Dumbo – Film Review by Frank L
Director: Tim Burton
Writers: Helen Aberson (novel), Ehren Kruger (screenplay)
Stars: Colin Farrell, Michael Keaton, Danny DeVito
Burton has taken Disney’s 1941 animated classic ‘Dumbo’ and re-imagined it with real actors. The story begins with Holt Farrier (Colin Farrell) returning home to the deep South of the United States at the end of the first world war. He has lost his left arm. His wife has also died but his two young children Milly (Nico Parker) and Joe (Finley Hobbins) are very much alive. He finds work in the Medici Circus which is run by the avuncular Max Medici (Danny di Vito) who is of the old school. He comes from the world of circus being constantly on the move to small towns to a world where the customers do the travelling to see the circus in enormous spaces. He is not equipped to handle the changes. Then his elephant gives birth to Dumbo who is born with enormous ears and a morose face which makes him a sort of ‘ugly duckling’ of baby elephants. But Milly and Joe are enchanted by him. With the magic of a feather they realise that Dumbo can fly. Dumbo becomes a sensation and helps restore the commercial fortunes of the Medici Circus. Inevitably, such a transformation in finances attracts the unscrupulous which duly arrives in the smarmy form of V.A. Vendevere (Michael Keaton) who quickly bamboozles Max Medici. But Milly and Joe love Dumbo and discover the unseemly side of V.A. Vendevere.
Burton has created the most beautiful world of make believe. The worn paint of the Medici Circus shabbily displaying the remnants of its former glory days are with care portrayed in the early scenes. These stand in stark contrast to the glamour and glitz of the state-of-the-art big top which V.A. Vendevere apparently has under his control but do not be taken in.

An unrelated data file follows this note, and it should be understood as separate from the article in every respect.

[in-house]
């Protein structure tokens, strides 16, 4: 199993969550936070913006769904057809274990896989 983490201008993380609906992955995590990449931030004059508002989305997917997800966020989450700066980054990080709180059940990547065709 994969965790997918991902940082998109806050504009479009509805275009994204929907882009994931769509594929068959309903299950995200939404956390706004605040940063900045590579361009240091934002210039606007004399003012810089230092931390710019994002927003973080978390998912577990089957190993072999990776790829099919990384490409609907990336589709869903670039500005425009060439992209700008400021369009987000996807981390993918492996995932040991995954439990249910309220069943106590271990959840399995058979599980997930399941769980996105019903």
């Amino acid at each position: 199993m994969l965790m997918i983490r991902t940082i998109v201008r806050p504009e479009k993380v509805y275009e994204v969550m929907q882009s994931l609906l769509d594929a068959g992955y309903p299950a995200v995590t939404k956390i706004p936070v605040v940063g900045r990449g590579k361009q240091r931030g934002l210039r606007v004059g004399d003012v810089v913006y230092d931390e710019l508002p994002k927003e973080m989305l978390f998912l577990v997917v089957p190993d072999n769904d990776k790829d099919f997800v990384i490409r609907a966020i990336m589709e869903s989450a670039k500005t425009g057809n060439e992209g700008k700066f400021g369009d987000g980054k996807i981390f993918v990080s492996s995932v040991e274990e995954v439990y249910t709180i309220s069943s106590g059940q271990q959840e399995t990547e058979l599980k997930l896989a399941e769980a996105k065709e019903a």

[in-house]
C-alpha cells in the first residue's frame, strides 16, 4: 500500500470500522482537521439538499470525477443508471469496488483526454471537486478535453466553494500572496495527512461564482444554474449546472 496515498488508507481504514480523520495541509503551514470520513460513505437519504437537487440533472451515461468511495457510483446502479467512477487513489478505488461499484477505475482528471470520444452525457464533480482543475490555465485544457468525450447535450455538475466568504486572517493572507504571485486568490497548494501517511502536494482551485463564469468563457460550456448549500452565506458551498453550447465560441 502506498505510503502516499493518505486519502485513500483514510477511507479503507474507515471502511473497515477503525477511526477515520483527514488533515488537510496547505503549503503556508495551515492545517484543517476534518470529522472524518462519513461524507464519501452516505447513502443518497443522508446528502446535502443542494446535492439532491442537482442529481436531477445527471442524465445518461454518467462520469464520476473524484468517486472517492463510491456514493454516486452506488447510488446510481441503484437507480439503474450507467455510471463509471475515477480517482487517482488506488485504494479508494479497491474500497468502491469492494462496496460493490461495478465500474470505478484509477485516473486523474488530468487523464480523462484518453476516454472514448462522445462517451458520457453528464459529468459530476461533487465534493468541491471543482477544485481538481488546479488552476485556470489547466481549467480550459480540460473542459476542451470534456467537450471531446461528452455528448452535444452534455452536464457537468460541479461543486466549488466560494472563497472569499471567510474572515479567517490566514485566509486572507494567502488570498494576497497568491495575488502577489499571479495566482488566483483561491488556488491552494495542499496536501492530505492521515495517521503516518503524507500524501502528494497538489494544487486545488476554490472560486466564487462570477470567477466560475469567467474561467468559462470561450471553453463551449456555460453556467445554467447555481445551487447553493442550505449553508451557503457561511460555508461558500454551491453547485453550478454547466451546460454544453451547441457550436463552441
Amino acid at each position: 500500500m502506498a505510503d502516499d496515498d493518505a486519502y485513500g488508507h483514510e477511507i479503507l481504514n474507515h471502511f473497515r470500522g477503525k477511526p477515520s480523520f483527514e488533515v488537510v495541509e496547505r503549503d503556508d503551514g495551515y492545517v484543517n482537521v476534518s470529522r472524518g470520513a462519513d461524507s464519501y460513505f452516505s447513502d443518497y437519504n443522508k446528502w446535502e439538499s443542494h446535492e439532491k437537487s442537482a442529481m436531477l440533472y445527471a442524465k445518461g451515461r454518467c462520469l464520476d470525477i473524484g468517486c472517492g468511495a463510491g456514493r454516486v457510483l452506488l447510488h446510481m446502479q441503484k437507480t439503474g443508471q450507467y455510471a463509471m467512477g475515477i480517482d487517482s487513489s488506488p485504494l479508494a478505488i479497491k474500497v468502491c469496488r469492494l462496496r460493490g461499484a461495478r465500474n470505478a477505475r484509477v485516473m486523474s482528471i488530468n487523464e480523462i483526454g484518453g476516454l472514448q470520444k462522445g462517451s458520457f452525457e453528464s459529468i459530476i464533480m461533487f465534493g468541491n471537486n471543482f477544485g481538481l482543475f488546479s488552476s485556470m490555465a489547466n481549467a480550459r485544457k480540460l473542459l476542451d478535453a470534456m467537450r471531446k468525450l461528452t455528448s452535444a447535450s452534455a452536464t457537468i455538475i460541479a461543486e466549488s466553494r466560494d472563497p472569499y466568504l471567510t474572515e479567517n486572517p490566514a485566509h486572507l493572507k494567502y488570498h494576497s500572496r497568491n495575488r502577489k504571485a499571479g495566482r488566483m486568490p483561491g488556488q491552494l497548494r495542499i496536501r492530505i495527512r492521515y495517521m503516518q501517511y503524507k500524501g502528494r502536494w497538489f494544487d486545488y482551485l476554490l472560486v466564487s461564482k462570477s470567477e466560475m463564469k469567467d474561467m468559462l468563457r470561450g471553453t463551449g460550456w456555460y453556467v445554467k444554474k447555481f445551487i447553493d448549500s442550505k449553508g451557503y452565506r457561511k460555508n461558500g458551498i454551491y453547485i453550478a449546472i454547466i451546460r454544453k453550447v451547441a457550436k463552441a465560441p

Holt is an outsider with his single arm, two kids and no wife. Milly and Joe are without their mother and until recently their father too. Max Medici is also an outsider as he was not cut out for the cut and thrust of business in a changing world. Dumbo was born a freak with his enormous ears. So he started life with a palpable deficiency. Like the reality of life, each does not easily fit into the world in which they find themselves. But the camaraderie that develops between them transforms them into an invincible force for good.
The beauty of the story is its simplicity. Evil is represented by V.A. Vendevere and it is made clear that he is not a nice person from his first appearance with his floozy Colette Marchant (Eva Green). She is a more complex figure and if she were a book it turns out it would be unwise to judge her by her cover. However, V.A. Vendevere is rotten to the core which is exemplified by his separating Dumbo from his mother.
The glory of the film is the visual magnificence of the scenes that Burton creates. There are many but to take just one which sticks in the mind is a scene of trapeze artists blowing bubbles which transform themselves briefly into the shape of pink elephants. This was not only a visual delight to watch but also a glorious play on the words ‘pink’ and ‘elephant’. Sheer magic. What is hard to fathom is the entire film was shot without Dumbo. His ‘presence’ in computer form was added in the studio. More magic of a different type.
The 1941 version of the story had a running time of sixty four minutes. This new iteration lasts one hour and fifty two minutes. It enchants for every minute of its increased length. Sit back and enjoy.